SSO Rejects Move on Autonomy

SSO Rejects Move on AutonomySSO Rejects Move on Autonomy

The Social Security Organization (SSO) cannot be made independent of the government, said Seyed Taghi Nourbakhsh, head of the SSO, on the occasion of Social Security Week (July 11-17).

Referring to a letter written and signed by 40 lawmakers calling for granting autonomy to the SSO, he said, “Implementation of social security insurance programs needs to be guaranteed by the government. If the role of the government is done away with, who then will be responsible for ‘profit and loss’ of the SSO insurance fund? Therefore, such a move is unacceptable,” he said, quoted by ISNA.

Elaborating on construction workers’ insurance, he said as per the law, 15% of construction taxes collected by the municipalities should be allocated to the SSO to provide insurance to construction workers. “Last year (ended March 20) we received only $191 million, while we spent $411 million to cover 800,000 workers; in other words we spent more than what we received from the municipalities.”

He also said in the first three months of the previous year, 200,000 workers were covered by insurance and hoped that with the implementation of the government’s directive to raise SSO’s share of taxes from 15% to 20%, “we will be able to provide insurance coverage for more workers.”

“Unfortunately, there are discrepancies in municipal records and municipalities are not providing accurate information on the number of construction licenses issued; therefore they pay us less than what they should actually pay.”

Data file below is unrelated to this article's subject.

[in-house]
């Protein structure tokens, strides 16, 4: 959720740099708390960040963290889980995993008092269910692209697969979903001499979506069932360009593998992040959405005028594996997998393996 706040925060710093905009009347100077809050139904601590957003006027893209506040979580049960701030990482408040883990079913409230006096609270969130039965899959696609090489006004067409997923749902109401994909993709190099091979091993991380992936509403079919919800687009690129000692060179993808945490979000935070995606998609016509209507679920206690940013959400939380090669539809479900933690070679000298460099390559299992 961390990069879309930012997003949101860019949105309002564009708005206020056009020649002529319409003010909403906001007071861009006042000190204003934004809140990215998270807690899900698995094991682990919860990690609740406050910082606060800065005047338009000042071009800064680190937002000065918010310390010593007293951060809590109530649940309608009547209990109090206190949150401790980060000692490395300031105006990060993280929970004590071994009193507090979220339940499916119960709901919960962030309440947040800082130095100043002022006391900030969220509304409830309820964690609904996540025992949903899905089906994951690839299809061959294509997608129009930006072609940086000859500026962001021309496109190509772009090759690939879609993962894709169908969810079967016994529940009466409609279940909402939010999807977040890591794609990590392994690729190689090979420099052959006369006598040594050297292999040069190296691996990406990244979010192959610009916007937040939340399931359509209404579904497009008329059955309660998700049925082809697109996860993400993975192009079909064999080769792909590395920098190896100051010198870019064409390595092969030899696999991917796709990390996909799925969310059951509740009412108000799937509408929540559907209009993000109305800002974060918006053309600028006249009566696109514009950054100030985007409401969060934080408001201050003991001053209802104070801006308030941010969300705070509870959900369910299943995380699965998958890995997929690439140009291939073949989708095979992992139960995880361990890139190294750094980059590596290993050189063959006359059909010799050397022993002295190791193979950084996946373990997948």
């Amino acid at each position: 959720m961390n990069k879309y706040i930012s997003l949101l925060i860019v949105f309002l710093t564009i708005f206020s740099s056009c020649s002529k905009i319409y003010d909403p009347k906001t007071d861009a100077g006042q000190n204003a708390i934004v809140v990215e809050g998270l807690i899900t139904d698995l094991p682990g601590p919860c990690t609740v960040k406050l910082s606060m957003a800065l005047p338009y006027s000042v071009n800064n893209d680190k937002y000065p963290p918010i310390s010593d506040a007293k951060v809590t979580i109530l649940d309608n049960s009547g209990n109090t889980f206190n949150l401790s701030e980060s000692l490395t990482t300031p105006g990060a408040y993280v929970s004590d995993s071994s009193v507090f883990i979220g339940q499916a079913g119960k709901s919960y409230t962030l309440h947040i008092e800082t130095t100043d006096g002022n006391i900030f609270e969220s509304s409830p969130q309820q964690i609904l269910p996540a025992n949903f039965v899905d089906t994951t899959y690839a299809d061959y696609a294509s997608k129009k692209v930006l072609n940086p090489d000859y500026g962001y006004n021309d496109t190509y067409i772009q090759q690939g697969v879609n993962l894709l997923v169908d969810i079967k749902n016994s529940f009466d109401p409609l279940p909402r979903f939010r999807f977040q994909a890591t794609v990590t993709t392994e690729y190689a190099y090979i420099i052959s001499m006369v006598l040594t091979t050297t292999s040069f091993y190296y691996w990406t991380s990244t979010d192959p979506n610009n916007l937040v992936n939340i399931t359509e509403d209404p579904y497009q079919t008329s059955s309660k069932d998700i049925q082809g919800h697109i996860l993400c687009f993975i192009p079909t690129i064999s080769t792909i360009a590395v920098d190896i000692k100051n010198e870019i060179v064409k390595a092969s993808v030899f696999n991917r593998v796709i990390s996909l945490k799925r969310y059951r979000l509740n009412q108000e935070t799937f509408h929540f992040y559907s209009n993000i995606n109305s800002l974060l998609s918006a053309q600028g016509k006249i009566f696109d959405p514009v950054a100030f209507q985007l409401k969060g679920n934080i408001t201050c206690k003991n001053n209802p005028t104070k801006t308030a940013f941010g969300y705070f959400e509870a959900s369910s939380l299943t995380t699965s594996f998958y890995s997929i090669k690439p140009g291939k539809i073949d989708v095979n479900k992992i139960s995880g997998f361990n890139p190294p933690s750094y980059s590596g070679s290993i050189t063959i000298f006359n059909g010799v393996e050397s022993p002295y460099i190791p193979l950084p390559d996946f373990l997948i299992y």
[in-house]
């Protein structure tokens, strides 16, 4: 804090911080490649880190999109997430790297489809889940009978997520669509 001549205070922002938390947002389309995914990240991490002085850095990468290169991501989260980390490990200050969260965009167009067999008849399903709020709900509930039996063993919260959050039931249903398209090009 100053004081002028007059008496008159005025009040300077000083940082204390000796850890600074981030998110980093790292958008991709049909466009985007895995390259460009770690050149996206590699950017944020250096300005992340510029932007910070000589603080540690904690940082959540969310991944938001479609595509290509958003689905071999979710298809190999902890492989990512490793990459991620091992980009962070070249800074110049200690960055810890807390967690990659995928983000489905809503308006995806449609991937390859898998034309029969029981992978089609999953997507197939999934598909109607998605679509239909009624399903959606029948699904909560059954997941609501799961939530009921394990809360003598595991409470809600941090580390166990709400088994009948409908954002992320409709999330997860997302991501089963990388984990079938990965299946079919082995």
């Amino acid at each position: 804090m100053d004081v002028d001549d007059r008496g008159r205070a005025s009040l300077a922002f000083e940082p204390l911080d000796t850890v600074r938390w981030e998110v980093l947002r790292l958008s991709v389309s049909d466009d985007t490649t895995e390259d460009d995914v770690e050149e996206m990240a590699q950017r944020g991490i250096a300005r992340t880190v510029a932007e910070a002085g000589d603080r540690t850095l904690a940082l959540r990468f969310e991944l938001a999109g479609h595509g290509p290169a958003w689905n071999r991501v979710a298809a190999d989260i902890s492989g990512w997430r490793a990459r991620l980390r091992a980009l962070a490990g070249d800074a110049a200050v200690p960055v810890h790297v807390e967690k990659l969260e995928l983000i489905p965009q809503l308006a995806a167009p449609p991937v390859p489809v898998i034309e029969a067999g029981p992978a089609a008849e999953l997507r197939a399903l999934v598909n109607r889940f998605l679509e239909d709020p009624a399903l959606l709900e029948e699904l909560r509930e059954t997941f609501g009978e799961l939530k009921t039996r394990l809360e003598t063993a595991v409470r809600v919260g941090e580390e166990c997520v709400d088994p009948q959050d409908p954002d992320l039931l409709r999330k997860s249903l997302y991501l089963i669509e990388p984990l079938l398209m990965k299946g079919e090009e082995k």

Huge Debt

Nourbakhsh also pointed to the government’s debt to the SSO. “In 2005, the government debt was $1.2 billion which increased to $17.6 billion in 2013. The reason for this huge amount was the new commitments made by the government, an increase from 3 items on the agenda to 23 items.

This year (started March 21), the government debt has declined by $4.6 billion, which reflects the special attention to social security; however the remaining amount accounts for 25% of the SSO’s total annual budget. If paid, it would have a significant impact on providing quality services to the people.

He also said several real and legal persons owe $1.7 billion to the SSO. “Although we can take legal action to recover the amount, we don’t want to put pressure as it may lead to closure of production lines and workers’ unemployment.”

He pointed to the government’s approval for the bill to increase paid maternity leave from six to nine months. “We are still not ready to implement the plan as it will cost $100 million” he said, and hoped the required funding would be considered in the next year’s budget bill.